Dutch women sue Good Shepherd convents over forced labour and abuse

Good Shepherd sisters

Nineteen Dutch women have taken the Sisters of the Good Shepherd to court.

The women have accused them, condemning them to years of forced labour, while keeping them locked up in convents.

They were “abused on industrial scale,” the women say.

The case before the Haarlem district court relates to about 15,000 teenage Dutch girls.

They were the wards of the Sisters and lived in convents across the Netherlands from 1951 to 1979.

The women, now aged between 62 and 91, said as troubled teens they were taken in by the order.

They were put to work, often for hours on end, six days a week. Their tasks would include sewing material, which was sold for profit, and grafting in laundries or ironing.

“The Good Shepherd is responsible for the violation of one of the most fundamental human rights known to us: the prohibition of forced labour or compulsory labour,” their lawyer Liesbeth Zegveld said.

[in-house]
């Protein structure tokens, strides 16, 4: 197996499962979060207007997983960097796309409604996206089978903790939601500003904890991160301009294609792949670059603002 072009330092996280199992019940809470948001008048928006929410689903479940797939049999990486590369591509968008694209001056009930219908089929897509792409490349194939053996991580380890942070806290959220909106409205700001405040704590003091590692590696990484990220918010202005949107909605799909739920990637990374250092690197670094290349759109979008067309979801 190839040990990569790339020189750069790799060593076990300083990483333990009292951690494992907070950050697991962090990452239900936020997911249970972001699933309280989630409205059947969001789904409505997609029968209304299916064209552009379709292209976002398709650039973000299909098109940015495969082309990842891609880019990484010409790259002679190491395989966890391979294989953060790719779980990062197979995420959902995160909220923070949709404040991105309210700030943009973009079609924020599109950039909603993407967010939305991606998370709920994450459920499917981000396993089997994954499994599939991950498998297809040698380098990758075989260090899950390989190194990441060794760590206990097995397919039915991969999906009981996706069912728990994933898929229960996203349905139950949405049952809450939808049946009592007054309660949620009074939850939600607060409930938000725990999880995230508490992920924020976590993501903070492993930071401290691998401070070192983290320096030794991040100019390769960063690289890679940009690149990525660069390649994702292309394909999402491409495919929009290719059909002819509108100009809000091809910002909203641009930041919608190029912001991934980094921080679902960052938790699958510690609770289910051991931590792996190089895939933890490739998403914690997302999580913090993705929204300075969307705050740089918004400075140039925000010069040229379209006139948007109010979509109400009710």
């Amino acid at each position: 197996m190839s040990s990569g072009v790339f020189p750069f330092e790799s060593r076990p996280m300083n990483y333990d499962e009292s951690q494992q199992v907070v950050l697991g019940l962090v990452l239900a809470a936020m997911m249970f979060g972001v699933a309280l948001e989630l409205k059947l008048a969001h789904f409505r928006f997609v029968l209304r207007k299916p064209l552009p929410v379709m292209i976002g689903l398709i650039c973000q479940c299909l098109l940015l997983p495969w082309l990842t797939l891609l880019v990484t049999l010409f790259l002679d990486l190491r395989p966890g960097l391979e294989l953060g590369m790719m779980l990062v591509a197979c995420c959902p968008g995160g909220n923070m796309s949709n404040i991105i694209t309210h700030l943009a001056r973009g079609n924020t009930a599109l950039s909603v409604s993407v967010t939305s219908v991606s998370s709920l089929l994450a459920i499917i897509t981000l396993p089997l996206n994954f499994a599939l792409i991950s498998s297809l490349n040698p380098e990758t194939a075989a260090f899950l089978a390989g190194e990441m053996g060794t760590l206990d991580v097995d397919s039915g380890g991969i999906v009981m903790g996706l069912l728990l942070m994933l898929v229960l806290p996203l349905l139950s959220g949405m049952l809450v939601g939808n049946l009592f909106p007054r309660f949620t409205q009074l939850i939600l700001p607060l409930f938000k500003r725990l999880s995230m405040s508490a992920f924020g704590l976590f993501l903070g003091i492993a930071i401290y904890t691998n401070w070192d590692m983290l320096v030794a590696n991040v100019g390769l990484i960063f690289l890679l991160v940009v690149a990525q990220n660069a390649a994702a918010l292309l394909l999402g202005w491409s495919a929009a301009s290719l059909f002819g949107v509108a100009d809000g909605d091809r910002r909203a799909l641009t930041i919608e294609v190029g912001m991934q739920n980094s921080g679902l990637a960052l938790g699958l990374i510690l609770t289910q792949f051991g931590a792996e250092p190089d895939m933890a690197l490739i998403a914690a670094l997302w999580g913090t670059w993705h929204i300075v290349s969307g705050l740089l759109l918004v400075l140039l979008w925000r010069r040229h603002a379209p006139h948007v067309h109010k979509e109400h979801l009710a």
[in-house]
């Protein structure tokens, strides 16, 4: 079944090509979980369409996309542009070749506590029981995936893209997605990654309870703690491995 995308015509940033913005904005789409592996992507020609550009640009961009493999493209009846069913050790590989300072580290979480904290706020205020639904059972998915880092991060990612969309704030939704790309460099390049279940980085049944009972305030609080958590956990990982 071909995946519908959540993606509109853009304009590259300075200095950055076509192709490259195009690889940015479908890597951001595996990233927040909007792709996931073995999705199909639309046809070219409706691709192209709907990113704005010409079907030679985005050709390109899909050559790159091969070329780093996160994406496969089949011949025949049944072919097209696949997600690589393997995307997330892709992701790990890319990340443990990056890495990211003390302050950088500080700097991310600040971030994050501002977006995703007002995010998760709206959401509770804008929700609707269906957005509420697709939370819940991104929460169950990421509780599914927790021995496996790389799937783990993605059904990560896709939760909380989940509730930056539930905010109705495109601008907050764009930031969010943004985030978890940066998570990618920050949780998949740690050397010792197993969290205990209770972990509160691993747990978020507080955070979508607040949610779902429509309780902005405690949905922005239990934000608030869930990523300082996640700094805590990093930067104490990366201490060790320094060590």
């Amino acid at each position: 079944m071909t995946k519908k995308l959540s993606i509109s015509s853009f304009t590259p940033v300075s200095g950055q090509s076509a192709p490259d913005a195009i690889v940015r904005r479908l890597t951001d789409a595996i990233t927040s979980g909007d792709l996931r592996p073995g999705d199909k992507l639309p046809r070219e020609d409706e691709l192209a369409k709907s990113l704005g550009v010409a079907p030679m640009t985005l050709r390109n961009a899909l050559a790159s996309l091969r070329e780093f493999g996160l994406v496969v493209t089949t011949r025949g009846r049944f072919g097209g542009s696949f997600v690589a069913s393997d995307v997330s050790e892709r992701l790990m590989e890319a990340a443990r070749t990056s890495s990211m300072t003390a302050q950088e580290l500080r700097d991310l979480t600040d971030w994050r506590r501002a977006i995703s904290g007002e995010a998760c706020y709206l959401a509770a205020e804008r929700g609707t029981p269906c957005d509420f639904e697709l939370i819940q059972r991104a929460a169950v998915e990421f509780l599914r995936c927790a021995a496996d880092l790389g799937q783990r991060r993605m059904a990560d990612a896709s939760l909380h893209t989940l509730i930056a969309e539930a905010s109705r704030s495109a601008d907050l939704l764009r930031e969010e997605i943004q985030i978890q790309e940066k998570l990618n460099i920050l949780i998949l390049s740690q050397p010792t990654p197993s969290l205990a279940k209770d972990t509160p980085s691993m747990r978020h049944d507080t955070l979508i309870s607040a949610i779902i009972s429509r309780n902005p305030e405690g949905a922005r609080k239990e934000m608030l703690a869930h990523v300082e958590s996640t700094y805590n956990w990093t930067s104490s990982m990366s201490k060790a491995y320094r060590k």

“Ostensibly the Good Shepherd was doing society, the government and the girls a favour by giving a home to what it called ‘fallen women’,” she told the judges.

“In reality, it locked up hundreds of women and forced them to work.”

One woman told judges she became a “robot, following the nuns’ every instruction and working day after day without rest”.

“If I die and land up in hell I won’t be afraid, because I’ve already been in hell,” another woman said.

The claimants’ lawyers told the court their clients were among “thousands of young women in various countries who were seriously abused by the order by being subjected to forced labour on an industrial scale”.

Lawyers representing the Good Shepherd denied the accusations.

They argued the nuns’ method was “being seen outside of the context of the time.

“There was no question of physical or psychological abuse just because they were asked to work,” lawyer Esther Dubach told the judges.

She said at the time the alleged abuse occurred, labour was seen as a reasonable method of rehabilitation.

“None of the claimants individually proved how they were abused,” she said.

Furthermore, she added, the women’s claim was invalid: it fell outside the statute of limitations for certain civil claims.

Judges now have to decide whether the order had indeed abused the claimants and, if so, whether compensation should be paid.

A verdict is expected in mid-April.


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